Chapter Thirteen: [Insert Epic Chapter Title Here That Will Perfectly Describe What is About to Happen]
I could just see the sun dipping into the trees as I laid there, waiting for that boy to come back. My breathing was calmer now, but my mind was not. I wondered if Cora would make it or if she was already trapped. After all, she basically went up to my captor and lead him away from me. I don’t know what she was planning or thinking, but I knew that that wasn’t strategy—it was suicide. And that bothered me.
Not only was I slightly anxious, but I was bored as well. I knew that if I hadn’t gone so far back then I probably would have made it back and would be helping my team defend our flag. Heck, the game was probably already over and Bethany had declared that everyone who was trapped had to stay there.
The boredom sagged down my shoulders like huge weights. Nothing to do but lay there and count the leaves above me.
Something kept me from going back to my team, though. I wasn’t sure what it was. Hope that I wold be saved? Loyalty to the rules? The answer was a mystery to me.
The sound of rustling branches and something scraping against wood made me sit up. I looked around, wondering if the boy or Cora were coming back. I looked around, seeing nothing to suggest any sign of humans.
Suddenly, there was more rustling and a thunk. I looked around frantically, wondering when that could be coming from. Was it not human? Would it attack me?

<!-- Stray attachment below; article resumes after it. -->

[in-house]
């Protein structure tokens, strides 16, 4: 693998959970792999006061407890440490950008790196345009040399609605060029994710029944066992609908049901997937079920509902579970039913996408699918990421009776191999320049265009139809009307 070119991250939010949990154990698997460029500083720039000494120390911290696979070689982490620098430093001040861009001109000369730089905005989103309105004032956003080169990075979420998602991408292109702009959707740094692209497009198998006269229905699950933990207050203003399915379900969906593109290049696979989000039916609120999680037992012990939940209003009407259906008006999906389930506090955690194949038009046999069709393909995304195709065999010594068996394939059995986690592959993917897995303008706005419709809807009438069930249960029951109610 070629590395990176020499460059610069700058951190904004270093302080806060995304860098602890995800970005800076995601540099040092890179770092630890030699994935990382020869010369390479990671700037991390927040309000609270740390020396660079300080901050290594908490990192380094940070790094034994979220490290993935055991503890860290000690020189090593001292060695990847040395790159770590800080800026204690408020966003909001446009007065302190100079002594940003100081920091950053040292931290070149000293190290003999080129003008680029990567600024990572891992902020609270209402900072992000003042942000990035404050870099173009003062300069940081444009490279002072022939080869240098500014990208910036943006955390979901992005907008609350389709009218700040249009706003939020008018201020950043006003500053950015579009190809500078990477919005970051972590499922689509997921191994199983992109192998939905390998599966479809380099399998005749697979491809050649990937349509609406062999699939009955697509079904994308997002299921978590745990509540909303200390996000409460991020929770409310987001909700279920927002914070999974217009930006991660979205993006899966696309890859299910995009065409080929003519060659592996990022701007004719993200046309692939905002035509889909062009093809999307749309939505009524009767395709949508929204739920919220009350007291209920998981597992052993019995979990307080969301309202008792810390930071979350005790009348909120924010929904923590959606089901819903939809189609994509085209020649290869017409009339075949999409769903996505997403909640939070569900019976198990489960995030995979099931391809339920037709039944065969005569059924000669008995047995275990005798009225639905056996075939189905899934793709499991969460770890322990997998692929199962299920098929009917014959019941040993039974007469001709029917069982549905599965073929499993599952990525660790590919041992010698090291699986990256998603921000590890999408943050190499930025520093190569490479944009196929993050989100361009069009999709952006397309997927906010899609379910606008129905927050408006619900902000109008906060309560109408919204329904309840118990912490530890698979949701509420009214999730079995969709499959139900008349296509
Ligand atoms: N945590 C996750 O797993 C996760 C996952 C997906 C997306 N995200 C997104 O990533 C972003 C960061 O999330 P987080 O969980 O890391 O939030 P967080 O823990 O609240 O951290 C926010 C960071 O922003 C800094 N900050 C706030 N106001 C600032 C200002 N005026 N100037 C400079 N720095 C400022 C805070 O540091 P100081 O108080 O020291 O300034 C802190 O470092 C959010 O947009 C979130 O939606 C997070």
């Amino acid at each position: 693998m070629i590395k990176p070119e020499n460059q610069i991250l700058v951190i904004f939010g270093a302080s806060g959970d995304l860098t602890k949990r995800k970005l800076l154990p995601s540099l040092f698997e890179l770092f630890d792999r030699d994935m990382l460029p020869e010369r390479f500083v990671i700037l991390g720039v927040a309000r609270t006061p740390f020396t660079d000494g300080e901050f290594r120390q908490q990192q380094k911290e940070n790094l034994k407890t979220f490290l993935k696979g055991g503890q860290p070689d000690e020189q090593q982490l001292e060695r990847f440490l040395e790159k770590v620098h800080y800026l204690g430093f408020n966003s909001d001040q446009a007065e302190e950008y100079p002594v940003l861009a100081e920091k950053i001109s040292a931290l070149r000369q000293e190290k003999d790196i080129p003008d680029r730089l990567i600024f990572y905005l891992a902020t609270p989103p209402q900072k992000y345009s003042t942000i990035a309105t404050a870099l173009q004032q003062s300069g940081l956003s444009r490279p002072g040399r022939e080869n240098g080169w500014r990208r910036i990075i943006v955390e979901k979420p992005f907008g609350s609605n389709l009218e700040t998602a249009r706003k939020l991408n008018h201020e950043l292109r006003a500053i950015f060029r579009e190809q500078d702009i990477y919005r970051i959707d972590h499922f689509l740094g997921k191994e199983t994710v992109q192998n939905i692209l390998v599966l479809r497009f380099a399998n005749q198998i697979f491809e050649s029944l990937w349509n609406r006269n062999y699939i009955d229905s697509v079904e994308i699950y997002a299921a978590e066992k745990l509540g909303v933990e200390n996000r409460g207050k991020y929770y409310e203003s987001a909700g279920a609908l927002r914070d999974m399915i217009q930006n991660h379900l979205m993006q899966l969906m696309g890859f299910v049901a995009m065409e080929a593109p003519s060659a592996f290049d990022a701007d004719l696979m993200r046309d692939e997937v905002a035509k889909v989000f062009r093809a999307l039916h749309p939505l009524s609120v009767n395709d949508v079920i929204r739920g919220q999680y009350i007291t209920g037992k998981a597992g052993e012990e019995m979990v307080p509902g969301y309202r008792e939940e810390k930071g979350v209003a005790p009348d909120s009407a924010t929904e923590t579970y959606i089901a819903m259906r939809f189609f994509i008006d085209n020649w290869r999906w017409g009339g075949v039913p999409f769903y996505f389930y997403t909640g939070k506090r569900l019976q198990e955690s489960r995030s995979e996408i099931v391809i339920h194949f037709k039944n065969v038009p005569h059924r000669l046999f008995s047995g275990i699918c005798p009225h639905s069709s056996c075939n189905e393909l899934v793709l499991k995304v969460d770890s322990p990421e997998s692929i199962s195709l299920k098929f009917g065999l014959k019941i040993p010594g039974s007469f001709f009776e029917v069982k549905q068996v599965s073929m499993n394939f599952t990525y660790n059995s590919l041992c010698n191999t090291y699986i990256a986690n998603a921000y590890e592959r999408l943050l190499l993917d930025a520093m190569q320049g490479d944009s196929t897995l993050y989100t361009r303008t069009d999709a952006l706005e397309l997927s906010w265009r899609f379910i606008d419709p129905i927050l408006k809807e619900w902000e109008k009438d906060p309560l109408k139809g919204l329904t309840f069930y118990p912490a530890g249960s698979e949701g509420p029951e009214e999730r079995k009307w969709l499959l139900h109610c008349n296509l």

There was more rustling and several light green leaves rained down in a veggie-celled downpour. That was when I realized that there was something above me, not on the ground, but in the trees. My body shaking a little, I slowly rose my head.
Standing on a sturdy branch was a figure. Their body was darkened by the sun which was directly behind them like a pair of circular wings. Little beams of sunlight managed to filter past their form. They leaped down from the tree and landed neatly onto the ground in front of me.
“Rowan!” I exclaimed.
The girl nodded. “Hi.”
“How did you find me?”
“Do you want to be tagged or not?”
I flinched back a little at the aggressiveness in her voice. It was like the roar of a tiger whose food had just had just been stolen or Mr. Lumpert’s outburst in the middle of class. Why was Rowan sometimes so feisty?
Without waiting for a response, Rowan tapped my shoulder with a lot more force than necessary and marched away.
I was dazed for a few moments, but then scrambled to my feet and rushed after her, occasionally tripping over myself. I caught up to her, but she only sighed in an annoyed kind of way.
“What?” I asked.
I could see her roll her eyes. “Nothing. Nothing important. Never mind.”
I crossed my arms. “Nope, something is definitely wrong. Talk to me, Rowan.”
She picked up the pace and I had to speed up a little, but stumbled over every root and rock and bush that we went by. I yelped occasionally, but Rowan only huffed and sped up a little more. I could feel my nerves slipping like a toddler on a slick sheet of ice, but I tried to keep my temper under control.
At last, Rowan snorted and said, “Thank me.”
“Um, for what?” I inquired, glancing down at my stumbling feet as if to prove that there was no reason to thank her.
The angry girl stopped and stamped her foot. “I came and rescue you, M. No thank you from you, no thank you!” She turned away and threw her hands into the air. “Thanks for risking my neck? Nope! Why I agree when councillor lady of dramatics told me about capture to rescue, I say yes? Nope! Not next time! Do it for that annoying Link or cheat for you own, Moll.”